In artist Trenton Doyle Hancock's work, evil is on a vegan diet. His drawings, now on view at the Studio Museum in Harlem, feature the abstemious eaters as villains. They're the antagonists to the meat-filled characters Hancock calls "Mounds." But to be clear, Hancock doesn't have anything against real-life vegans. "It's a tough lifestyle," he says.
Hancock's weird universe was shaped by the science fiction he was obsessed with as a kid. "I was lucky enough to have grown up in a time when there was this explosion of really weird, sci-fi based toys," Hancock says. "And it was always good against evil."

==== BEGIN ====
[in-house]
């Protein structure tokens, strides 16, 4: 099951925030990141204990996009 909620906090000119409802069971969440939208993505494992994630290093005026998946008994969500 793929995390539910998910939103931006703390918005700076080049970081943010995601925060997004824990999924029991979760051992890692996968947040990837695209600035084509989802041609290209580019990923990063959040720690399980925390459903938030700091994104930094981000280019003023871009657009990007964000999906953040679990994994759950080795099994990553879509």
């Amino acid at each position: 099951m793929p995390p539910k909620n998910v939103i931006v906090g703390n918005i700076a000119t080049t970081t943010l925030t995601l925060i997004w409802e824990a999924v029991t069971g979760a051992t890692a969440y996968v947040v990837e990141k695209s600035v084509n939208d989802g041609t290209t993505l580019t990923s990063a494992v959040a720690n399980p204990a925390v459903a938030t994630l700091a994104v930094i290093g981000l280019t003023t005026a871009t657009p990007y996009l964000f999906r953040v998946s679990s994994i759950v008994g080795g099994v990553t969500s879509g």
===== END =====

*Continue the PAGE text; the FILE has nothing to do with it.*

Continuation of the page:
Hisfictional world is colorful, abstract, and wacky --- something like Hieronymus Bosch, with some Fisher Price and Marvel mixed in. But Hancock isn't all fantasy. "On the surface, my work is like little boy art --- goblins and good and evil. But I think at the heart of the work is that I don't really know what good and evil actually are. It's up to the viewer."
(Originally aired December 12, 2008)
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